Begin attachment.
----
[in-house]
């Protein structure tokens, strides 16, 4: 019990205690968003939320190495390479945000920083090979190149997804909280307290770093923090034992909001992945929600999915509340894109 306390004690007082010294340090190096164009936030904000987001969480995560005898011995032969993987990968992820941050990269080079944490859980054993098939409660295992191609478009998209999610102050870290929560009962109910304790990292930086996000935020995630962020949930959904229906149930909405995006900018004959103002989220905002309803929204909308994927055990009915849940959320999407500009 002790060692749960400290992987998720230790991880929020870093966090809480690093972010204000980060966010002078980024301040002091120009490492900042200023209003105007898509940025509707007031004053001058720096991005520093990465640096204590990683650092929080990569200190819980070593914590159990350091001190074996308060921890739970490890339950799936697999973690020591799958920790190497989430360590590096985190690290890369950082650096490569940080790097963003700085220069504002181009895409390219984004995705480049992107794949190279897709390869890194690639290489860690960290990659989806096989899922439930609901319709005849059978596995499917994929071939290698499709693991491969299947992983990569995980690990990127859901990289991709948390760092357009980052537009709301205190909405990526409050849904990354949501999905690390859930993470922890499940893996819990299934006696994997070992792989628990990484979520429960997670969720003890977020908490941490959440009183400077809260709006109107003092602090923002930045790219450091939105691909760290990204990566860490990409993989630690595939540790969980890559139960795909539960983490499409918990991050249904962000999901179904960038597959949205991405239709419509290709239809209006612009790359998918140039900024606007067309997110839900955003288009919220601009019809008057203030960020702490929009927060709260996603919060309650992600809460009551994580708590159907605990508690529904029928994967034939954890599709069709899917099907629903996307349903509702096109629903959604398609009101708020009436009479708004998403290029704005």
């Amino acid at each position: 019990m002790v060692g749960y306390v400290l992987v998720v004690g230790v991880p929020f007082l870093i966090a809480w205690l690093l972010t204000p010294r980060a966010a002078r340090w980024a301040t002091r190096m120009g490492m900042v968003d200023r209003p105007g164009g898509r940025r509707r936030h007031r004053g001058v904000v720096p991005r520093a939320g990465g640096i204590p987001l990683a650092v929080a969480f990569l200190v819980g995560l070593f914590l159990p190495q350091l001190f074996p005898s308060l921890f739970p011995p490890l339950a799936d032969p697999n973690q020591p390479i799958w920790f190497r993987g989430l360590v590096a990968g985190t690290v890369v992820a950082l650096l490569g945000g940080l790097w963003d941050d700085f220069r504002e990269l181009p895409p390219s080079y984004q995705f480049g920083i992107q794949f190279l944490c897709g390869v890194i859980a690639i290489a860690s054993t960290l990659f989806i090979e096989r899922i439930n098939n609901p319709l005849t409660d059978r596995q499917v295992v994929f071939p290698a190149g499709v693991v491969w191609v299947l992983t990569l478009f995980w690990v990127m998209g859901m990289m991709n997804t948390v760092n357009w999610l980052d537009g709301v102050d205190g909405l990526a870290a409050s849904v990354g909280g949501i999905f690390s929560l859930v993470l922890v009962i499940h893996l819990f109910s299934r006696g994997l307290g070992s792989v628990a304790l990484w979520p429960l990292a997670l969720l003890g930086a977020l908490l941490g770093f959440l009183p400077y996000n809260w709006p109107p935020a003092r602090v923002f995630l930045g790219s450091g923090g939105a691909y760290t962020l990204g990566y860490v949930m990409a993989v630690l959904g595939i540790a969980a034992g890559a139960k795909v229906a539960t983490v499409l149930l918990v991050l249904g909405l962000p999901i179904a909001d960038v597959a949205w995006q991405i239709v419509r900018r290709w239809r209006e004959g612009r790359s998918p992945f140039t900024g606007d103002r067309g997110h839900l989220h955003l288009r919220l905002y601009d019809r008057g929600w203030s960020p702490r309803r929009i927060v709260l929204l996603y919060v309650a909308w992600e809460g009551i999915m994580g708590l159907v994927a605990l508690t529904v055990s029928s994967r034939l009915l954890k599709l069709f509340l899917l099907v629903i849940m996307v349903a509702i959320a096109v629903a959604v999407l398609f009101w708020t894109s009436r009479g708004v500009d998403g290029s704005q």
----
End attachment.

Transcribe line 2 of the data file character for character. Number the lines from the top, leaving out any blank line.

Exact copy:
């Protein structure tokens, strides 16, 4: 019990205690968003939320190495390479945000920083090979190149997804909280307290770093923090034992909001992945929600999915509340894109 306390004690007082010294340090190096164009936030904000987001969480995560005898011995032969993987990968992820941050990269080079944490859980054993098939409660295992191609478009998209999610102050870290929560009962109910304790990292930086996000935020995630962020949930959904229906149930909405995006900018004959103002989220905002309803929204909308994927055990009915849940959320999407500009 002790060692749960400290992987998720230790991880929020870093966090809480690093972010204000980060966010002078980024301040002091120009490492900042200023209003105007898509940025509707007031004053001058720096991005520093990465640096204590990683650092929080990569200190819980070593914590159990350091001190074996308060921890739970490890339950799936697999973690020591799958920790190497989430360590590096985190690290890369950082650096490569940080790097963003700085220069504002181009895409390219984004995705480049992107794949190279897709390869890194690639290489860690960290990659989806096989899922439930609901319709005849059978596995499917994929071939290698499709693991491969299947992983990569995980690990990127859901990289991709948390760092357009980052537009709301205190909405990526409050849904990354949501999905690390859930993470922890499940893996819990299934006696994997070992792989628990990484979520429960997670969720003890977020908490941490959440009183400077809260709006109107003092602090923002930045790219450091939105691909760290990204990566860490990409993989630690595939540790969980890559139960795909539960983490499409918990991050249904962000999901179904960038597959949205991405239709419509290709239809209006612009790359998918140039900024606007067309997110839900955003288009919220601009019809008057203030960020702490929009927060709260996603919060309650992600809460009551994580708590159907605990508690529904029928994967034939954890599709069709899917099907629903996307349903509702096109629903959604398609009101708020009436009479708004998403290029704005």